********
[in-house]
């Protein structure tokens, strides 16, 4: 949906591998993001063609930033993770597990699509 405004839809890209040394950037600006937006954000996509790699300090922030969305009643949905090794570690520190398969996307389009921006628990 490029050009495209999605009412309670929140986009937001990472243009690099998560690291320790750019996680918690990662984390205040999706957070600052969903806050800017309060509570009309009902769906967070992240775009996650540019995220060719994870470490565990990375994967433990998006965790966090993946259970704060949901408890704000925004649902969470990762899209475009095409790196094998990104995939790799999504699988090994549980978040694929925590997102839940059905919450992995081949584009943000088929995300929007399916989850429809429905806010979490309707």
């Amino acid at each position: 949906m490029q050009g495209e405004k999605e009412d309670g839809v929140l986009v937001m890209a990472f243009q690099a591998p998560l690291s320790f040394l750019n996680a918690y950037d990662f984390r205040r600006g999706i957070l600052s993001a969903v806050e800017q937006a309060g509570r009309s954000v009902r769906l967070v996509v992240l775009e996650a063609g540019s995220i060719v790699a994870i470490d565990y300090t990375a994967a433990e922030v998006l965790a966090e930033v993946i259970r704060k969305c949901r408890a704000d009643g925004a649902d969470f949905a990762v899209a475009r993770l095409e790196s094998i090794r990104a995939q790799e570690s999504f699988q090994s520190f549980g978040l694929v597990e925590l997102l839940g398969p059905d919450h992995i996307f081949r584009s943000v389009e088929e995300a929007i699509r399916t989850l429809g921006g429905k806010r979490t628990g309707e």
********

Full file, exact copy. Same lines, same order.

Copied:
[in-house]
């Protein structure tokens, strides 16, 4: 949906591998993001063609930033993770597990699509 405004839809890209040394950037600006937006954000996509790699300090922030969305009643949905090794570690520190398969996307389009921006628990 490029050009495209999605009412309670929140986009937001990472243009690099998560690291320790750019996680918690990662984390205040999706957070600052969903806050800017309060509570009309009902769906967070992240775009996650540019995220060719994870470490565990990375994967433990998006965790966090993946259970704060949901408890704000925004649902969470990762899209475009095409790196094998990104995939790799999504699988090994549980978040694929925590997102839940059905919450992995081949584009943000088929995300929007399916989850429809429905806010979490309707």
């Amino acid at each position: 949906m490029q050009g495209e405004k999605e009412d309670g839809v929140l986009v937001m890209a990472f243009q690099a591998p998560l690291s320790f040394l750019n996680a918690y950037d990662f984390r205040r600006g999706i957070l600052s993001a969903v806050e800017q937006a309060g509570r009309s954000v009902r769906l967070v996509v992240l775009e996650a063609g540019s995220i060719v790699a994870i470490d565990y300090t990375a994967a433990e922030v998006l965790a966090e930033v993946i259970r704060k969305c949901r408890a704000d009643g925004a649902d969470f949905a990762v899209a475009r993770l095409e790196s094998i090794r990104a995939q790799e570690s999504f699988q090994s520190f549980g978040l694929v597990e925590l997102l839940g398969p059905d919450h992995i996307f081949r584009s943000v389009e088929e995300a929007i699509r399916t989850l429809g921006g429905k806010r979490t628990g309707e």